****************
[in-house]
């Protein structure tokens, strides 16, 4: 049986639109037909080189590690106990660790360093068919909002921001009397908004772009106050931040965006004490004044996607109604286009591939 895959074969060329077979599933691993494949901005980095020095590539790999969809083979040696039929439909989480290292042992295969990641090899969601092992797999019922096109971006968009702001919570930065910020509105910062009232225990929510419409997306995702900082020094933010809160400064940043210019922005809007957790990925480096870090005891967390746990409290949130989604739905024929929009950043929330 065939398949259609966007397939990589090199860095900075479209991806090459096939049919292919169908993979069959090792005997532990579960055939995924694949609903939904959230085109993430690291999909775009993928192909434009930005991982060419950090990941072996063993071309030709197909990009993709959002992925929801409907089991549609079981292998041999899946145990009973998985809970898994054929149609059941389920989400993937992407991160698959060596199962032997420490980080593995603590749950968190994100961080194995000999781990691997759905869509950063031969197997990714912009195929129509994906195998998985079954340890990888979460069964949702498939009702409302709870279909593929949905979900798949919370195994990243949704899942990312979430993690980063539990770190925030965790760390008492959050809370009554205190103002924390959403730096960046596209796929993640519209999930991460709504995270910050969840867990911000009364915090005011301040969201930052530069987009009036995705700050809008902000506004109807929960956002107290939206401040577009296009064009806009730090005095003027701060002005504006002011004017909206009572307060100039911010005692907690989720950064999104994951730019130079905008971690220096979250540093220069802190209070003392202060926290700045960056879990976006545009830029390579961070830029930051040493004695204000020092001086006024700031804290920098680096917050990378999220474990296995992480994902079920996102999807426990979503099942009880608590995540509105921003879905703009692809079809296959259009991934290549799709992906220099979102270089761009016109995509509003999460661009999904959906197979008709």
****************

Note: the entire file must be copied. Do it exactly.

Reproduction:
[in-house]
């Protein structure tokens, strides 16, 4: 049986639109037909080189590690106990660790360093068919909002921001009397908004772009106050931040965006004490004044996607109604286009591939 895959074969060329077979599933691993494949901005980095020095590539790999969809083979040696039929439909989480290292042992295969990641090899969601092992797999019922096109971006968009702001919570930065910020509105910062009232225990929510419409997306995702900082020094933010809160400064940043210019922005809007957790990925480096870090005891967390746990409290949130989604739905024929929009950043929330 065939398949259609966007397939990589090199860095900075479209991806090459096939049919292919169908993979069959090792005997532990579960055939995924694949609903939904959230085109993430690291999909775009993928192909434009930005991982060419950090990941072996063993071309030709197909990009993709959002992925929801409907089991549609079981292998041999899946145990009973998985809970898994054929149609059941389920989400993937992407991160698959060596199962032997420490980080593995603590749950968190994100961080194995000999781990691997759905869509950063031969197997990714912009195929129509994906195998998985079954340890990888979460069964949702498939009702409302709870279909593929949905979900798949919370195994990243949704899942990312979430993690980063539990770190925030965790760390008492959050809370009554205190103002924390959403730096960046596209796929993640519209999930991460709504995270910050969840867990911000009364915090005011301040969201930052530069987009009036995705700050809008902000506004109807929960956002107290939206401040577009296009064009806009730090005095003027701060002005504006002011004017909206009572307060100039911010005692907690989720950064999104994951730019130079905008971690220096979250540093220069802190209070003392202060926290700045960056879990976006545009830029390579961070830029930051040493004695204000020092001086006024700031804290920098680096917050990378999220474990296995992480994902079920996102999807426990979503099942009880608590995540509105921003879905703009692809079809296959259009991934290549799709992906220099979102270089761009016109995509509003999460661009999904959906197979008709």